G. Ford Gilbert, founder of a chain of controversial diabetes treatment clinics, pleaded guilty in federal court to one charge of conspiring to commit bribery, according to the U.S. Attorney’s office in Alabama.
He had previously faced seven counts of federal health care fraud, bribery, and other charges in Alabama federal district court related to an alleged “pyramid scheme” with his network of diabetes insulin infusion clinics. The other six are to be dismissed as part of a plea deal with prosecutors.
Gilbert, a Sacramento lawyer, along with an Alabama legislator and a lobbyist, were indicted in April for their efforts to influence the passage of a law that would force a major insurer in the state, Blue Cross Blue Shield, to pay for Gilbert’s “Artificial Pancreas Treatment,” which the insurer had stopped reimbursing.
As a condition of the deal, Gilbert, who sold clinic franchises to investor-owners under the name “Trina Health,” will likely face six months in prison instead of the maximum five years of incarceration, plus six months of home detention. The precise sentence and the amount of his fine, a maximum of $250,000, will be determined by a U.S. district judge at a hearing in a few months, according to the U.S. Attorney’s office in Alabama.
“It is my hope that this case sends a strong message to business owners and special interest groups who might seek to obtain legislative assistance through improper means,” U.S. Attorney Louis V. Franklin Sr. said in a statement.
Won’t quit diabetes work
Gilbert had pitched the weekly or twice monthly “pulsed” insulin infusions as a near-miracle treatment for diabetic complications: healing wounds, reducing hypertension, reversing heart disease and cognitive impairment, and other adverse macro- and microvascular effects.
Asked for a comment, Richard Jaffe, Gilbert’s attorney in Birmingham, replied in an email that the plea deal “was the best decision for our 71-year-old client. It was a heart wrenching decision for Ford, but he accepted responsibility and will learn from his mistakes.
“This agreement will allow Ford to spend many years developing diabetes treatments that he has devoted his life to improving since his daughter contracted the disease when she was a child. He has learned some valuable lessons and looks forward to putting this matter behind him.” Jaffe said.
The judge could elect to impose a different sentence, assistant U.S. Attorney Jonathan S. Ross told MedPage Today. However, the reduced term is the likely outcome. “The parties would not have entered into this agreement if we did not feel reasonably comfortable that this is the likely disposition of the case.”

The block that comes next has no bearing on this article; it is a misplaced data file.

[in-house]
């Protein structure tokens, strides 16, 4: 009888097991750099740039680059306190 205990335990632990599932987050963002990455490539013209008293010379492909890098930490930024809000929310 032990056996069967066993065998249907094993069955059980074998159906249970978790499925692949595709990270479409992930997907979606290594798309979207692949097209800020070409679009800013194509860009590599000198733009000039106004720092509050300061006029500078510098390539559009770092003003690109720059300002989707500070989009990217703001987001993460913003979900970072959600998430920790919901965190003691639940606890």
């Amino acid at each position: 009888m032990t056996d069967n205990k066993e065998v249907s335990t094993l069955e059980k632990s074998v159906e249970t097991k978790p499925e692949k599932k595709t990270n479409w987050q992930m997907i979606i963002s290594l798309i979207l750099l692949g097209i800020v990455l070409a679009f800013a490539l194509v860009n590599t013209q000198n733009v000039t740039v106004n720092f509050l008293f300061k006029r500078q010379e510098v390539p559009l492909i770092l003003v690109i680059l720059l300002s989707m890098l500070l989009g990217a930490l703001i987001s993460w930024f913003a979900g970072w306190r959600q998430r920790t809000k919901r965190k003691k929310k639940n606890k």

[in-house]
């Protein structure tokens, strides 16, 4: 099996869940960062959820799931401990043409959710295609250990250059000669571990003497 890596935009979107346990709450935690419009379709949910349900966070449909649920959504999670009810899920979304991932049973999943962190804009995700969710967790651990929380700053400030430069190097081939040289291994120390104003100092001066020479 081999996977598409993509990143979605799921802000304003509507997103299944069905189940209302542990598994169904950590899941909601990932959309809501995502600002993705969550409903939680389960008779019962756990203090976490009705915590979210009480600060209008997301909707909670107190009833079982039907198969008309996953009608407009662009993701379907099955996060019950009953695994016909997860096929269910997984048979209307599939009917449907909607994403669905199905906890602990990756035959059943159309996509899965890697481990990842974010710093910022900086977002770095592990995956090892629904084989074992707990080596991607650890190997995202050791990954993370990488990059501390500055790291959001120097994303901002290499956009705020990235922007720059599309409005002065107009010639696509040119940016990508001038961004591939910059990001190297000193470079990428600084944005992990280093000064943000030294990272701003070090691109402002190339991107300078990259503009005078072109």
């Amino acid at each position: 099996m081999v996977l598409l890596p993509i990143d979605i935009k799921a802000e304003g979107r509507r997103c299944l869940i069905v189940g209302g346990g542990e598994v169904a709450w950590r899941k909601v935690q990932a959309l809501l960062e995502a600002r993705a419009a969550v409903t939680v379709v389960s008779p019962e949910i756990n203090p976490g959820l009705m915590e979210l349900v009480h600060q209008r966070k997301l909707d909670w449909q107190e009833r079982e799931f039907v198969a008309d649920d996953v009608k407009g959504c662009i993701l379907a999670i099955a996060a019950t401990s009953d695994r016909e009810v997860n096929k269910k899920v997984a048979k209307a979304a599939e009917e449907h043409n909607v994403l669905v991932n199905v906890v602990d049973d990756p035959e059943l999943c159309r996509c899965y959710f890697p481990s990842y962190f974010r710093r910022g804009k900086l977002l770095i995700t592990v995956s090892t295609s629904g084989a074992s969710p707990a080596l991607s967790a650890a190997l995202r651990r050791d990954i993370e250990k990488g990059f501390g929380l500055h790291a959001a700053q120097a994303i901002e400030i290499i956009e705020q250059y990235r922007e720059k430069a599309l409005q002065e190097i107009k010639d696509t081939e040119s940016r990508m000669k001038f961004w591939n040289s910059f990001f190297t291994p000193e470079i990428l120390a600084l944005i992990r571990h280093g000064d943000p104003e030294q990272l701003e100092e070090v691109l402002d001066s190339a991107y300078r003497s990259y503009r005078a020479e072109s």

Ross said that according to Gilbert’s own statements to investigators and federal grand jurors, “the business model for Trina Health was really based on opening clinics, not that the clinics themselves were going to be profitable… Gilbert sold people on a promise that was not likely to ever be fulfilled.”
Federal officials alleged in a filing unsealed last July that the Trina organization met the definition of a pyramid scheme based on findings during the investigation in Alabama. “Gilbert sold license agreements to [several groups of] folks in Alabama, and [they] could then either open up Trina clinics or then resell some of their territorial rights to other people and so on,” Ross said.
“Ford Gilbert was at the top of this pyramid scheme,” Ross said. “A general pattern of behavior by Ford Gilbert [was] the rules don’t apply to him, that he’s the smartest guy in the room,” Ross continued. “It’s was all part and parcel of a general theme: get money for Ford Gilbert and take advantage of those who are willing to believe in this treatment.”
“And today, we saw a humbled person who admitted his misdeeds. We’re happy with that,” Ross said.
Many of the franchised Trina clinics went out of business in 2015, 2016, and 2017 after insurers and Medicare notified clinic owners that the treatment was not reimbursable as billed. Some others remain operational but without the Trina name.
As MedPage Today reported previously, little scientific evidence to support the treatment has been published, and academic diabetologists were skeptical that it could work as advertised.
Trying to raise money
Ross said that despite the reduced number of counts in the plea from seven to one, investigators “had concerns about the legality of a lot of what Mr. Gilbert was doing in Alabama, elsewhere in the United States, and internationally as well.”
He said prosecutors hope that, with his sentence and guilty plea, “it will incapacitate him and deter him from engaging in other fraudulent schemes… and trying to raise money while under indictment.”
Ross declined to say whether investigations were underway in other states where Trina clinics operated, but added that he would not “dissuade” such speculation. Ross also declined to say whether, as part of the plea deal, Gilbert gave names of individuals in other states who might be involved in fraudulent activities.
In California, Gilbert is facing a patent infringement lawsuit over allegations he stole intellectual property from Thomas Aoki, MD, who had developed a pulsed insulin infusion procedure and had partnered with Gilbert at one time.
Cases against the remaining defendants, former Alabama Republican Party Chairman Martin Connors and outgoing state Rep. Randy Davis, are not expected to go to trial, Ross told the Montgomery Advertiser.
Former state Rep. Jack Williams has signed a pretrial diversion agreement, which means charges against him will be dropped. Former Alabama House Majority Leader Micky Hammon, who at one point owned part of a clinic and received payments from Gilbert, allegedly to influence legislation, served a three-month prison term as part of a separate case and was not charged in the Trina affair.